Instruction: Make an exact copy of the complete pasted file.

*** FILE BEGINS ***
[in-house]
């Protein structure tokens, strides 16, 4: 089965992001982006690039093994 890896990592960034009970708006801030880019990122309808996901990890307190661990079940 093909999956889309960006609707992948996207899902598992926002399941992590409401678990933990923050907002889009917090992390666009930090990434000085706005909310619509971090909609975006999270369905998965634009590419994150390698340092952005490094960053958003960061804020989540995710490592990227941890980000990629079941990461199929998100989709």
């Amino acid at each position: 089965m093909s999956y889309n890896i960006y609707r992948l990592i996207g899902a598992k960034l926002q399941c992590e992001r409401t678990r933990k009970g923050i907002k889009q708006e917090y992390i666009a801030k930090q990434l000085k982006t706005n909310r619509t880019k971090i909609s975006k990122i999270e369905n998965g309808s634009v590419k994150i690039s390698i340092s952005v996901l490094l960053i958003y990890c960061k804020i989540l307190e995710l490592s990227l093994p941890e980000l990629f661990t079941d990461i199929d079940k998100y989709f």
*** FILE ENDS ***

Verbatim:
[in-house]
């Protein structure tokens, strides 16, 4: 089965992001982006690039093994 890896990592960034009970708006801030880019990122309808996901990890307190661990079940 093909999956889309960006609707992948996207899902598992926002399941992590409401678990933990923050907002889009917090992390666009930090990434000085706005909310619509971090909609975006999270369905998965634009590419994150390698340092952005490094960053958003960061804020989540995710490592990227941890980000990629079941990461199929998100989709």
């Amino acid at each position: 089965m093909s999956y889309n890896i960006y609707r992948l990592i996207g899902a598992k960034l926002q399941c992590e992001r409401t678990r933990k009970g923050i907002k889009q708006e917090y992390i666009a801030k930090q990434l000085k982006t706005n909310r619509t880019k971090i909609s975006k990122i999270e369905n998965g309808s634009v590419k994150i690039s390698i340092s952005v996901l490094l960053i958003y990890c960061k804020i989540l307190e995710l490592s990227l093994p941890e980000l990629f661990t079941d990461i199929d079940k998100y989709f």